The Poem

“Three Floors” is a short formal poem; divided into four rhyming stanzas, it resembles a ballad or hymn. The title suggests the interior of a house and raises the question of what is happening on each floor. The reader is thus led to expect some contrast or tension.

“Three Floors” is written in the past tense, evoking the memories of one specific night. It establishes an immediate emotional context by opening with the word “Mother.” The mother, however, is described only in metaphorical terms as “a crack of light/ and a gray eye peeping.” Instead of seeing or experiencing the mother, the reader is asked to have the visual experience of a small boy who is lying in bed at night, aware of his mother as a physical presence outside the door. There is a sense of intrusion. The “I” of the poem—the small boy speaking—breathes hard, pretending to be asleep. He refuses to acknowledge her or to respond. He will not allow her to pry into his thoughts.

The second stanza of the poem introduces another “floor,” downstairs, beneath the boy’s bedroom. This stanza begins with the word “Sister.” The house contains, at this point, a family. This stanza further expands the possible relationships, because the sister has a fiancé—a “doughboy,” or soldier—who has recently asked her to marry him. The boy listens as she plays the piano, one sound over and over, Warum. This might be the title of a popular tune of the time, but it certainly uses the device of onomatopoeia, reproducing the rumble of the piano as the...

(The entire section is 639 words.)

Forms and Devices

Stanley Kunitz is a master craftsman, writing both formal and free verse. “Three Floors” is formal in that it has regular four-line, rhymed stanzas and a dominant iambic beat. Rhythm is one of the poem’s essential elements—Kunitz’s ear is so skillful that the variations in the strict iambic foot become a part of the meaning. In fact, the first line, “Mother was a crack of light,” is trochaic, opening the poem with a melancholy tone. It is not until the third line, with its rigidly metrical iambic tetrameter, that the basic rhythm of the poem is established.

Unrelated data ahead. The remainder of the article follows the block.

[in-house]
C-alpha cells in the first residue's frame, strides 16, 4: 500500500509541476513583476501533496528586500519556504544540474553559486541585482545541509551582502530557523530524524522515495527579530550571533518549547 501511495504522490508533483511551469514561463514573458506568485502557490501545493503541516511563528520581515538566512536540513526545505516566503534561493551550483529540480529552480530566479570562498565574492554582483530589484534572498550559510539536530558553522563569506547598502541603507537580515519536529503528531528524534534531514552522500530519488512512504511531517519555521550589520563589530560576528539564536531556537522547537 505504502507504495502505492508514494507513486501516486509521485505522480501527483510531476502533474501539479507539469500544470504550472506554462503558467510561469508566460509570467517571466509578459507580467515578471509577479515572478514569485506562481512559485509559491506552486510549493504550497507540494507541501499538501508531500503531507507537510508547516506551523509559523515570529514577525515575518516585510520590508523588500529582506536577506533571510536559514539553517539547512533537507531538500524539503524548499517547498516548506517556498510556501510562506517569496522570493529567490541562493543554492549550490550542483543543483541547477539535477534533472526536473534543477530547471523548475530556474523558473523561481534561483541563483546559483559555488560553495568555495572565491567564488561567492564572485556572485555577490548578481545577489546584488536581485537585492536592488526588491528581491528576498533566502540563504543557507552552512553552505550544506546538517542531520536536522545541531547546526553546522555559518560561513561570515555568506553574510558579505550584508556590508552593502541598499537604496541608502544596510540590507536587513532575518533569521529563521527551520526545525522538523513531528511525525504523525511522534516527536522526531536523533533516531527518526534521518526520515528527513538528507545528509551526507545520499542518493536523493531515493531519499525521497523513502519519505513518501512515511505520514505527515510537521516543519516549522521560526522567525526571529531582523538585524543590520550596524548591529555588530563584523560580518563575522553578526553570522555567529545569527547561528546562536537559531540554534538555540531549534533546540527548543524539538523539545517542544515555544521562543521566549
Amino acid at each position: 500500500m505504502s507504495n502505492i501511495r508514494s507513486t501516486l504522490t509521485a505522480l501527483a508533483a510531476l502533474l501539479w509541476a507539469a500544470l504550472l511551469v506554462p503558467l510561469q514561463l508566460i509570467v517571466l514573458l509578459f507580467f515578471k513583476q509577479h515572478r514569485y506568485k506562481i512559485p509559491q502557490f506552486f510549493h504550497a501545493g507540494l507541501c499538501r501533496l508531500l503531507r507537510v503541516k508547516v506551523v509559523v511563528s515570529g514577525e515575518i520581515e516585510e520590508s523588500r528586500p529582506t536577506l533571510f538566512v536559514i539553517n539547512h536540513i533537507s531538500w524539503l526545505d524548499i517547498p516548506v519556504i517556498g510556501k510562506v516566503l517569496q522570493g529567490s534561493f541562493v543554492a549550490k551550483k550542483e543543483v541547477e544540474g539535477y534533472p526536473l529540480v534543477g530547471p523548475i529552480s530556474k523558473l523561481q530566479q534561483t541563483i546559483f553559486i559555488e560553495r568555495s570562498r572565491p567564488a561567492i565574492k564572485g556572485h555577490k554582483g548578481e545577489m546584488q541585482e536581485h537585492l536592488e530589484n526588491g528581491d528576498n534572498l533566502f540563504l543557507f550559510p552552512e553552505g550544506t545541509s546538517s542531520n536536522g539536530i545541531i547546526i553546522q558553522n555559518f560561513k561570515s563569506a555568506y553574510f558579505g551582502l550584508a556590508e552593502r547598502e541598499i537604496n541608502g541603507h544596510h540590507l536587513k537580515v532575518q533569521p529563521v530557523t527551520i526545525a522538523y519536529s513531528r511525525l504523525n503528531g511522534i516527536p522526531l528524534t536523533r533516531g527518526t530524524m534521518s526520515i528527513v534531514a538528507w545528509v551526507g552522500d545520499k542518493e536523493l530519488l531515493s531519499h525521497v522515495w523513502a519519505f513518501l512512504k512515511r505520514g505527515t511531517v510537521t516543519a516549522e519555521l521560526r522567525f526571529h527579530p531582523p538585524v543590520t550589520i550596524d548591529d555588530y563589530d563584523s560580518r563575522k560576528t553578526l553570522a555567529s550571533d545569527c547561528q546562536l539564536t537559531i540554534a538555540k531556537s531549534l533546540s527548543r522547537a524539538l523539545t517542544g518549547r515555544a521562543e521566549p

From this point on, the poem is a study in variation. Alternating between four-and three-stress lines (with slight differences in syllabic count), each stanza is at once familiar and surprising. There is a contrast between the strong masculine end rhymes of “hand/grand” and “pick/stick” and the haunting feminine rhymes of “peeping/sleeping” and “flying/crying.” These variations call attention to themselves and help to establish meaning by forcing the reader to linger over certain words. For example, “whose lock a boy could pick” is iambic trimeter, but the strong beat is muted so that each word must be read in a slower, more measured cadence.

Over the solid warp of the poem—a strict stanzaic and rhythmical structure placed there to support the sweep of memory and imagination—the poem is a sea of shifting images and associations. It moves from bedroom to...

(The entire section is 499 words.)


Busa, Chris. “Stanley Kunitz: The Art of Poetry XXIX.” The Paris Review 24 (Spring, 1982): 204-246.

A Celebration for Stanley Kunitz: On His Eightieth Birthday. Riverdale-on-the-Hudson, N.Y.: Sheep Meadow Press, 1986.

Hagstrum, Jean H. “The Poetry of Stanley Kunitz: An Introductory Essay.” In Poets in Progress, edited by Edward B. Hungerford. Evanston, Ill.: Northwestern University Press, 1967.

Hénault, Marie. Stanley Kunitz. Boston: Twayne, 1980.

Kunitz, Stanley. Interview by Caroline Sutton. Publishers Weekly 228 (December 20, 1985): 67-68.

Kunitz, Stanley. “An Interview with Stanley Kunitz.” Interview by Cynthia Davis. Contemporary Literature 15 (Winter, 1974): 1-14.

Lundquist, Kent. “Stanley Kunitz.” In Encyclopedia of American Literature, edited by Steven R. Serafin. New York: Continuum Press, 1999.

Martin, Harry. “Warren and Kunitz: Poets in the American Grain.” The Washington Post Book World, September 30, 1979, 10.

Orr, Gregory. Stanley Kunitz: An Introduction to the Poetry. New York: Columbia University Press, 1985.

Ostroff, Anthony J., ed. The Contemporary Poet as Artist and Critic. Boston: Little, Brown, 1964.

Shaw, Robert B. “A Book of Changes.” The New York Times Book Review, July 22, 1979, 1, 20.